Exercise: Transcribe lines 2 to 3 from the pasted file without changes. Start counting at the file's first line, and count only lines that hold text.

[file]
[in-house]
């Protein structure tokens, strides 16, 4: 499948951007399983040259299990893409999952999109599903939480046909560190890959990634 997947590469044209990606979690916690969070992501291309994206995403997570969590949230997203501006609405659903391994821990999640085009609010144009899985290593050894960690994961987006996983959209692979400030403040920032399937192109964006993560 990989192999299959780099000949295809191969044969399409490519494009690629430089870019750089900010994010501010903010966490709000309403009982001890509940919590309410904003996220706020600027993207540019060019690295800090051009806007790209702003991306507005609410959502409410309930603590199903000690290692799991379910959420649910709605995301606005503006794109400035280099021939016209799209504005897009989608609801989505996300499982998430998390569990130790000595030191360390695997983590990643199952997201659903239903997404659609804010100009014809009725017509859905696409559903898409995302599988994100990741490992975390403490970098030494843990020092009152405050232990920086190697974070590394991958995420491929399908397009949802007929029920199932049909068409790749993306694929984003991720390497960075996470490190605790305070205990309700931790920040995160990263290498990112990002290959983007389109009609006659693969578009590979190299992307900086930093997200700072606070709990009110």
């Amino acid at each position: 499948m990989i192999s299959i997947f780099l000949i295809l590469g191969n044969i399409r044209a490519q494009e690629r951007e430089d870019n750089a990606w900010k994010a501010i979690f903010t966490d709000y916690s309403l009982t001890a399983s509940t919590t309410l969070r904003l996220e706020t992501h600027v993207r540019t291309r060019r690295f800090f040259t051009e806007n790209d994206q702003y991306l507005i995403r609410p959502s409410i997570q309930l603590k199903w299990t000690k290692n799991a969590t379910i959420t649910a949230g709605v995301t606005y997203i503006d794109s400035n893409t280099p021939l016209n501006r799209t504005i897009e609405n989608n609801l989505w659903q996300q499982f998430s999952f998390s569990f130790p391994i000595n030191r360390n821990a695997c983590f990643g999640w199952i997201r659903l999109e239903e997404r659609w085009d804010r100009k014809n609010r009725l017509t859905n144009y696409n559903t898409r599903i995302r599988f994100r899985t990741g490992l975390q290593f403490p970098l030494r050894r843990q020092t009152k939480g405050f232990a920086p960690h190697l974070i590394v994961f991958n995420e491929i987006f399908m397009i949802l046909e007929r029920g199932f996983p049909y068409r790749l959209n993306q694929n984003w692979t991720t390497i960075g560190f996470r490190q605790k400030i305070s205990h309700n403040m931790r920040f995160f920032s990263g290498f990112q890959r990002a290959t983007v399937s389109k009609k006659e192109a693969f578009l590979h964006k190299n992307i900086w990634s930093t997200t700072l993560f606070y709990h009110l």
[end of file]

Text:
């Protein structure tokens, strides 16, 4: 499948951007399983040259299990893409999952999109599903939480046909560190890959990634 997947590469044209990606979690916690969070992501291309994206995403997570969590949230997203501006609405659903391994821990999640085009609010144009899985290593050894960690994961987006996983959209692979400030403040920032399937192109964006993560 990989192999299959780099000949295809191969044969399409490519494009690629430089870019750089900010994010501010903010966490709000309403009982001890509940919590309410904003996220706020600027993207540019060019690295800090051009806007790209702003991306507005609410959502409410309930603590199903000690290692799991379910959420649910709605995301606005503006794109400035280099021939016209799209504005897009989608609801989505996300499982998430998390569990130790000595030191360390695997983590990643199952997201659903239903997404659609804010100009014809009725017509859905696409559903898409995302599988994100990741490992975390403490970098030494843990020092009152405050232990920086190697974070590394991958995420491929399908397009949802007929029920199932049909068409790749993306694929984003991720390497960075996470490190605790305070205990309700931790920040995160990263290498990112990002290959983007389109009609006659693969578009590979190299992307900086930093997200700072606070709990009110």
């Amino acid at each position: 499948m990989i192999s299959i997947f780099l000949i295809l590469g191969n044969i399409r044209a490519q494009e690629r951007e430089d870019n750089a990606w900010k994010a501010i979690f903010t966490d709000y916690s309403l009982t001890a399983s509940t919590t309410l969070r904003l996220e706020t992501h600027v993207r540019t291309r060019r690295f800090f040259t051009e806007n790209d994206q702003y991306l507005i995403r609410p959502s409410i997570q309930l603590k199903w299990t000690k290692n799991a969590t379910i959420t649910a949230g709605v995301t606005y997203i503006d794109s400035n893409t280099p021939l016209n501006r799209t504005i897009e609405n989608n609801l989505w659903q996300q499982f998430s999952f998390s569990f130790p391994i000595n030191r360390n821990a695997c983590f990643g999640w199952i997201r659903l999109e239903e997404r659609w085009d804010r100009k014809n609010r009725l017509t859905n144009y696409n559903t898409r599903i995302r599988f994100r899985t990741g490992l975390q290593f403490p970098l030494r050894r843990q020092t009152k939480g405050f232990a920086p960690h190697l974070i590394v994961f991958n995420e491929i987006f399908m397009i949802l046909e007929r029920g199932f996983p049909y068409r790749l959209n993306q694929n984003w692979t991720t390497i960075g560190f996470r490190q605790k400030i305070s205990h309700n403040m931790r920040f995160f920032s990263g290498f990112q890959r990002a290959t983007v399937s389109k009609k006659e192109a693969f578009l590979h964006k190299n992307i900086w990634s930093t997200t700072l993560f606070y709990h009110l």